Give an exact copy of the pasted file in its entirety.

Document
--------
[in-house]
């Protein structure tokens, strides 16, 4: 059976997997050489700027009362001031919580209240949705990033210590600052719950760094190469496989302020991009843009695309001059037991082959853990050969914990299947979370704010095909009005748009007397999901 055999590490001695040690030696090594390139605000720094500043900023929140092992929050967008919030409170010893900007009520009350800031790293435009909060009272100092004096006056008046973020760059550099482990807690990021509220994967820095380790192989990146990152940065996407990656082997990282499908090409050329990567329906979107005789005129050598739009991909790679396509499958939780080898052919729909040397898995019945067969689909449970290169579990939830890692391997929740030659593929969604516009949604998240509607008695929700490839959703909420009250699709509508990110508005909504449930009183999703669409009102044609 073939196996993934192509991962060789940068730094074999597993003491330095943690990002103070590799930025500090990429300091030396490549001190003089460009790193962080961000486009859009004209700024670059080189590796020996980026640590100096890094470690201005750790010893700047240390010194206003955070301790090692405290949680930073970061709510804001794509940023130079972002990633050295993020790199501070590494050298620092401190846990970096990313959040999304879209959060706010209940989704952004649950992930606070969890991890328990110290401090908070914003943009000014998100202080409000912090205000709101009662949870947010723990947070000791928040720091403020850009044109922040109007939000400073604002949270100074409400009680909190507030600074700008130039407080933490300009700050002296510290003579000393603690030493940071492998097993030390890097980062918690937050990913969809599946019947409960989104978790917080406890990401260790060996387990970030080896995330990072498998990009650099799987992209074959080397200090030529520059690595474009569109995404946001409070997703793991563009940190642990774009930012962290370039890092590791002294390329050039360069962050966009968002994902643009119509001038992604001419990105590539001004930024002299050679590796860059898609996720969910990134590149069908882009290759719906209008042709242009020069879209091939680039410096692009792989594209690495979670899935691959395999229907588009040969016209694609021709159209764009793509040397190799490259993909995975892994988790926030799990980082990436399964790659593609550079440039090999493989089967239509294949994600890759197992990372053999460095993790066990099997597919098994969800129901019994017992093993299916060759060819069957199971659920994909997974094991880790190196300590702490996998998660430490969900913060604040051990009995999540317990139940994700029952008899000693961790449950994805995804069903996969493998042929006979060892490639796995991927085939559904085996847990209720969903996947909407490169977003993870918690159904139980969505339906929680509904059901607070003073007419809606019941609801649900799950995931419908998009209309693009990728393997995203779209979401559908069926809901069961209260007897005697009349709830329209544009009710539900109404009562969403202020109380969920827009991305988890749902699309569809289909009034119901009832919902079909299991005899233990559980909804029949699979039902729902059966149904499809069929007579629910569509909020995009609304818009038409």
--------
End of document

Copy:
[in-house]
């Protein structure tokens, strides 16, 4: 059976997997050489700027009362001031919580209240949705990033210590600052719950760094190469496989302020991009843009695309001059037991082959853990050969914990299947979370704010095909009005748009007397999901 055999590490001695040690030696090594390139605000720094500043900023929140092992929050967008919030409170010893900007009520009350800031790293435009909060009272100092004096006056008046973020760059550099482990807690990021509220994967820095380790192989990146990152940065996407990656082997990282499908090409050329990567329906979107005789005129050598739009991909790679396509499958939780080898052919729909040397898995019945067969689909449970290169579990939830890692391997929740030659593929969604516009949604998240509607008695929700490839959703909420009250699709509508990110508005909504449930009183999703669409009102044609 073939196996993934192509991962060789940068730094074999597993003491330095943690990002103070590799930025500090990429300091030396490549001190003089460009790193962080961000486009859009004209700024670059080189590796020996980026640590100096890094470690201005750790010893700047240390010194206003955070301790090692405290949680930073970061709510804001794509940023130079972002990633050295993020790199501070590494050298620092401190846990970096990313959040999304879209959060706010209940989704952004649950992930606070969890991890328990110290401090908070914003943009000014998100202080409000912090205000709101009662949870947010723990947070000791928040720091403020850009044109922040109007939000400073604002949270100074409400009680909190507030600074700008130039407080933490300009700050002296510290003579000393603690030493940071492998097993030390890097980062918690937050990913969809599946019947409960989104978790917080406890990401260790060996387990970030080896995330990072498998990009650099799987992209074959080397200090030529520059690595474009569109995404946001409070997703793991563009940190642990774009930012962290370039890092590791002294390329050039360069962050966009968002994902643009119509001038992604001419990105590539001004930024002299050679590796860059898609996720969910990134590149069908882009290759719906209008042709242009020069879209091939680039410096692009792989594209690495979670899935691959395999229907588009040969016209694609021709159209764009793509040397190799490259993909995975892994988790926030799990980082990436399964790659593609550079440039090999493989089967239509294949994600890759197992990372053999460095993790066990099997597919098994969800129901019994017992093993299916060759060819069957199971659920994909997974094991880790190196300590702490996998998660430490969900913060604040051990009995999540317990139940994700029952008899000693961790449950994805995804069903996969493998042929006979060892490639796995991927085939559904085996847990209720969903996947909407490169977003993870918690159904139980969505339906929680509904059901607070003073007419809606019941609801649900799950995931419908998009209309693009990728393997995203779209979401559908069926809901069961209260007897005697009349709830329209544009009710539900109404009562969403202020109380969920827009991305988890749902699309569809289909009034119901009832919902079909299991005899233990559980909804029949699979039902729902059966149904499809069929007579629910569509909020995009609304818009038409």